Opening Statement-Tom Hehir

Date: Tue Oct 19 1999 - 00:00:00 EDT

In my experience gender issues and disability receive far
too little attention. In my recent role as the Director of
the Office of Special Education Programs at the US Dept. of
Education, I had the opportunity to increase my familiarity
with research in disability. Two studies highlighted gender
concerns to me.

The National Longitudinal Transition Study, a large cohort
study that looked at the status of high school youth with
disabilities, program characteristics, and outcomes five
years after leaving school is a wealth of information. This
study which began in the mid-eighties and concluded in the
early nineties documented a troubling trend in young women
with disabilities, a high rate of early unmarried pregnancy
which was associated with dropping out of school. Indeed the
early maternity rate for disabled young women was twice that
of non-disabled. I believe this brings up an array of
issues. How engaged are these young women in their
educational programs and how well are we meeting their
needs? Are family education programs accessible to young
women with disabilities? Are these young women being
sexually exploited, a frequently reported occurrence for
young people with disabilities? Are welfare reform efforts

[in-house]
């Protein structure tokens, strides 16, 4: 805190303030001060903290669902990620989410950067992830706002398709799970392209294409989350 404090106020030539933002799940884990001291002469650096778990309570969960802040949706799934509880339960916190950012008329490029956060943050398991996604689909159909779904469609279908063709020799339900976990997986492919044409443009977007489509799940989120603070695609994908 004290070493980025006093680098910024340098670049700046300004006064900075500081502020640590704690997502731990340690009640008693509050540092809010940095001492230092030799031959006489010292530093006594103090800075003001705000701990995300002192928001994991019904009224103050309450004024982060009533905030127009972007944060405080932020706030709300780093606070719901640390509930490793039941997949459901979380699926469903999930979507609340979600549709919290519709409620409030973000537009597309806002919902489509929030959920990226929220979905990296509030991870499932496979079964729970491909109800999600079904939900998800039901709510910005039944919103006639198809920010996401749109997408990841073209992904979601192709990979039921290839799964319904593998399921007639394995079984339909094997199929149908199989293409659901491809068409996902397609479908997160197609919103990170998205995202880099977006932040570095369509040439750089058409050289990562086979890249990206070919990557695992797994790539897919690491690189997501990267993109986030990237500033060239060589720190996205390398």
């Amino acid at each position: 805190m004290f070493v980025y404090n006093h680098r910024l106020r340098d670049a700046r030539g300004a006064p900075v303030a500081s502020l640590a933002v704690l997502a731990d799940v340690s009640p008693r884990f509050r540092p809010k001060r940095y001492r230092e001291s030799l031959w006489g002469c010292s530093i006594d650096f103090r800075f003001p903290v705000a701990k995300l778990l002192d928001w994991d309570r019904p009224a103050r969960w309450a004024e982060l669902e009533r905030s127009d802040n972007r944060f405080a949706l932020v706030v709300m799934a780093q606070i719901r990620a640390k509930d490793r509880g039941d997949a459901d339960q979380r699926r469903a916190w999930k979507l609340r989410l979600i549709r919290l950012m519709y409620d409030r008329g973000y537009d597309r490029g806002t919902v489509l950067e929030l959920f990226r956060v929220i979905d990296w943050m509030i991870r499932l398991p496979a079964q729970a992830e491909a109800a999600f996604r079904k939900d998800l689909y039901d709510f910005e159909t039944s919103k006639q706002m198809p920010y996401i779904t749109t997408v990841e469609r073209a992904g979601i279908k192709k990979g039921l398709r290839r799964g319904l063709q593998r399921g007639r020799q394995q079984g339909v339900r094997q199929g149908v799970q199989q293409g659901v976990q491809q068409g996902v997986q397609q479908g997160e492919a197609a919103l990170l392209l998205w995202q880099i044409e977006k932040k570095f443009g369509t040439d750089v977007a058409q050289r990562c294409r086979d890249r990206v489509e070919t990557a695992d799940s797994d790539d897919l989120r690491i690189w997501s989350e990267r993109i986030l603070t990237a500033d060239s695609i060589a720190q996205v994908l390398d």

adequately addressing the needs of women with disabilities?
>Fromthis data we must infer that many welfare recipients
are also disabled.

The other research that caught my attention was a portfolio
of studies conducted by The National Institutes of Health
(NIH) on learning disabilities. These large-scale studies
which examine students having the most difficulty learning
to read in the primary grades, identify an almost equal
number of boys and girls. This is a very significant finding
because marked difficulty learning to read is associated
with 80% of children identified as learning disabled. One
would therefor expect relative gender parity in
identification rates. This is not the case. Boys are
identified at a rate of over 4 to 1 to girls. This marked
rate of disparity has led many to hypothesize that LD is a
sex-linked disorder. This research flies in the face of
that interpretation. Why is the sex of child apparently more
determinate of whether the child is identified as LD than
her/his initial difficulty learning to read? Are girls with
LD not being identified and served? Are boys being
inappropriately identified as LD for reasons associated with

These studies highlight the importance of conducting more
research in this area. I look forward to discussing these
issues with you.

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